Why the Aces lawsuit is anything but a bombshell
The lawsuit filed against Aces baseball agency by a former employee won’t amount to much because it will be quietly and swiftly settled out of court.
The former Aces employee who took the fall in the Melky Cabrera PED coverup wants to clear his name as much as possible. That might happen partially and he’ll get a payday but the lawsuit he filed against his former employer won’t be a groundbreaking expose of how players in MLB continue to use PEDs.
On Tuesday, February 13, FanRag’s Jon Heyman reported that Juan Carlos Nunez had sued the main proprietors of Aces baseball agency, Sam and Seth Levinson. Nunez is a former employee of Aces. He recently finished a prison term connected to attempting to cover up the performance-enhancing drug use of one of Aces’ clients, outfielder Melky Cabrera, in 2012. The lawsuit alleges that the Levinson brothers have been providing their clients with PEDs for years and forced Nunez to take the fall when Cabrera failed a drug test and the agency tried to fabricate a defense so Cabrera could avoid a suspension.
At first glance it seems this lawsuit has potential to reveal actions and conversations that not only Aces but many of its clients and Major League Baseball itself would rather remain in the shadows. A deeper look at it reveals that potential to be minimal. Projecting a likely resolution to this matter all but puts that potential to bed.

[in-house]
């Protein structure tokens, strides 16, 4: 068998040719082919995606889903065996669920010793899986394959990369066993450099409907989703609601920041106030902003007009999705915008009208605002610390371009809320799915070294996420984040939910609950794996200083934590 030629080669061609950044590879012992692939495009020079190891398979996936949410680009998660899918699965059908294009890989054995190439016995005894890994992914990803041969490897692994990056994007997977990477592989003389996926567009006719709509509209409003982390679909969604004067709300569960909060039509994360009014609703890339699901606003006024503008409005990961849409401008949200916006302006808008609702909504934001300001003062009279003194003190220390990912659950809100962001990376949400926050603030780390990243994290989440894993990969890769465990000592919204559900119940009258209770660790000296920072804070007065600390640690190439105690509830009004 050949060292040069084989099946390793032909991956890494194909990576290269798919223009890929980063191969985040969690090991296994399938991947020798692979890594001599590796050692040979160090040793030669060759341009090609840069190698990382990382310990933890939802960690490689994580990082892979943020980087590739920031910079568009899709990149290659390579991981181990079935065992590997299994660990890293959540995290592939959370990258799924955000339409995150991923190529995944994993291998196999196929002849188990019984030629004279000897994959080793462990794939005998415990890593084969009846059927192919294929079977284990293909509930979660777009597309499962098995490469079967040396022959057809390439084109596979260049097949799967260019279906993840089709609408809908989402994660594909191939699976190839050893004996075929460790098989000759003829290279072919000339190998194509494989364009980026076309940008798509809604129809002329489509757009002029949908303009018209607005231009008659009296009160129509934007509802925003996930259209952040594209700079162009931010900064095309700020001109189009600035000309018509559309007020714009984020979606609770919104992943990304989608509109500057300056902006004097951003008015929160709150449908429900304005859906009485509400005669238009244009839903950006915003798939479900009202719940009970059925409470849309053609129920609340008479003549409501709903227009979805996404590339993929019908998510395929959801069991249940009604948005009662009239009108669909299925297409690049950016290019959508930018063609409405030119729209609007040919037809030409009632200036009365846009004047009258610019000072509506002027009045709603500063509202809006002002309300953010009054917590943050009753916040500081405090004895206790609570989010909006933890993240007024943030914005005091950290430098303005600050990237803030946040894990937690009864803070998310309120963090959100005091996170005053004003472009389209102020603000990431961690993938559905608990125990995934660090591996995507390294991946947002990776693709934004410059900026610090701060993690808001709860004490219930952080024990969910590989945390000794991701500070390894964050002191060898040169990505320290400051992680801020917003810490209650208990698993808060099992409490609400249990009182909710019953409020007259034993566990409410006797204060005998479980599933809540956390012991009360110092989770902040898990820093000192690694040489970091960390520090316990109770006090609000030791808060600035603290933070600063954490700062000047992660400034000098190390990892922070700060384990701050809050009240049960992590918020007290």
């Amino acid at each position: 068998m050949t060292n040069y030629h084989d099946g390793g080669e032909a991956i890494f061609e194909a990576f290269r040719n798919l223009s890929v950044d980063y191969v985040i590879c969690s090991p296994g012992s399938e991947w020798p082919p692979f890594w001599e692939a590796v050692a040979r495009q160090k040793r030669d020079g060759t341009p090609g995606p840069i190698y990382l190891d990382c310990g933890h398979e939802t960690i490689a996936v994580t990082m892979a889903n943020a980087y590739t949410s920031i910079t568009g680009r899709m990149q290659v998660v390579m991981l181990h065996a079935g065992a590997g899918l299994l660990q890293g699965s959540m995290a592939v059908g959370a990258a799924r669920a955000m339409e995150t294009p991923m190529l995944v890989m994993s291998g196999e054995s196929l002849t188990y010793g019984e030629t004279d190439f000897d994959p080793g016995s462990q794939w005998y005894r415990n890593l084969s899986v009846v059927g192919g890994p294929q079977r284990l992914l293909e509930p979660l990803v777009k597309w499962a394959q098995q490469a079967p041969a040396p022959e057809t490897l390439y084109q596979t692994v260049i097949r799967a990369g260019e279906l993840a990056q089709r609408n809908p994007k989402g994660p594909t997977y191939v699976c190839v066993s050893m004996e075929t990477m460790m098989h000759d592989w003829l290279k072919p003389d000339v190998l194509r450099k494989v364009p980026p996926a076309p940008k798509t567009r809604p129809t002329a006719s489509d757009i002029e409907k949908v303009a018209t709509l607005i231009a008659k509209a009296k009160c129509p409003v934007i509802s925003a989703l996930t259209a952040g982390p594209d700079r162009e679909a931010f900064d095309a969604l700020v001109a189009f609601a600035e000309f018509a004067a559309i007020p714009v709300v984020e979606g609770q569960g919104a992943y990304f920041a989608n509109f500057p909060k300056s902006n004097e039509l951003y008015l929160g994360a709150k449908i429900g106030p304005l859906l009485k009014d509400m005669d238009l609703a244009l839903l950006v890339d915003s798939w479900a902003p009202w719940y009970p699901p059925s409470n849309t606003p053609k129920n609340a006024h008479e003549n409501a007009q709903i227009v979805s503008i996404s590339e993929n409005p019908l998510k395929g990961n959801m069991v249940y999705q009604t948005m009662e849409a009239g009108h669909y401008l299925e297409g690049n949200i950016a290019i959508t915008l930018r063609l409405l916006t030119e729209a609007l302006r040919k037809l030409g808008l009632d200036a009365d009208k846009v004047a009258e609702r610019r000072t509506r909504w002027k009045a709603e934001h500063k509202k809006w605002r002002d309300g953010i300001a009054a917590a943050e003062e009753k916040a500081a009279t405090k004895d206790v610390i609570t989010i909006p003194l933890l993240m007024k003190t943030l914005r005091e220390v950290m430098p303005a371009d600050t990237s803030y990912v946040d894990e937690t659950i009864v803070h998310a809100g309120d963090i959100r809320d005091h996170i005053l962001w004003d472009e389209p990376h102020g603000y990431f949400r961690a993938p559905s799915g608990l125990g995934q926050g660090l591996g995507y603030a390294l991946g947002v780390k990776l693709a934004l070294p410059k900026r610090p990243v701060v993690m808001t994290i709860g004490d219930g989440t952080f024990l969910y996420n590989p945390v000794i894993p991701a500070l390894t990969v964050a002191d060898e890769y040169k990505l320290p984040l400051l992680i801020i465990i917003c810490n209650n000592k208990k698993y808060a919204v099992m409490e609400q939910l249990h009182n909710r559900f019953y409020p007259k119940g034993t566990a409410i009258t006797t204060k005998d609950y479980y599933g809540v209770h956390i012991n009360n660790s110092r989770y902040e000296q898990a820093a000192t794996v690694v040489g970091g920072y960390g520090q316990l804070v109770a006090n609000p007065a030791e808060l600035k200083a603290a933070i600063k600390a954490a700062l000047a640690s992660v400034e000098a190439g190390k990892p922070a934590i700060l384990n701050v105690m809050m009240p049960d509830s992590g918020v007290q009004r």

The evidence that Nunez’s counsel will present besides Nunez’s own testimony is an affidavit from Kirk Radomski. Radomski was involved in the Mitchell Report investigation over 10 years ago. He names Aces and the Levinson brothers as aware of and involved in providing PEDs to MLB players. While that information is significant to Nunez’s case it’s anything but new. Radomski confirmed to Heyman that he provided the affidavit to MLB nearly six years ago when it was investigating Cabrera.
Why the lawsuit won’t amount to much
Unless Nunez comes up with other evidence, the defense of the Levinson brothers will not be difficult to mount. The Levinsons could ascent to what took place in 2012 and state reformations made in their business practices since to stamp out the unsightly activity. Every claim Nunez makes in his own testimony can be disputed by the Levinsons.
As MLB has had the Radomski affidavit for years, it’s unlikely that MLB will take any further action against Aces or the Levinsons now. Nunez’s testimony to any PED activity with other Aces clients besides Cabrera would be insufficient evidence for MLB to take any action against said players. The only thing Nunez has going for him is the public relations fallout if this suit goes to trial.
While the Levinson brothers would likely directly dispute every allegation made by Nunez, the potential for Nunez to name names connecting Aces clients to PEDs and cast MLB in a negative light because of its lack of censure against the Levinsons is why both Aces and MLB probably prefer that this suit never sees a courtroom. Avoiding that PR nightmare is worth a settlement.
Because of the weakness of Nunez’s case and the desire of not just Aces but MLB to avoid a trial, expect Aces to write a check to Nunez under pressure from MLB. In exchange for the money Nunez will likely agree to stay silent on everything that transpired during his term of employment with Aces.
Nunez will feel vindicated that he has somewhat proven that he didn’t act alone in the Cabrera coverup while Aces and MLB will get to avoid another mess. Everyone will sort of win.
Is Nunez telling the truth that Aces has provided PEDs to many of its clients? Let us know what you think in the comments section.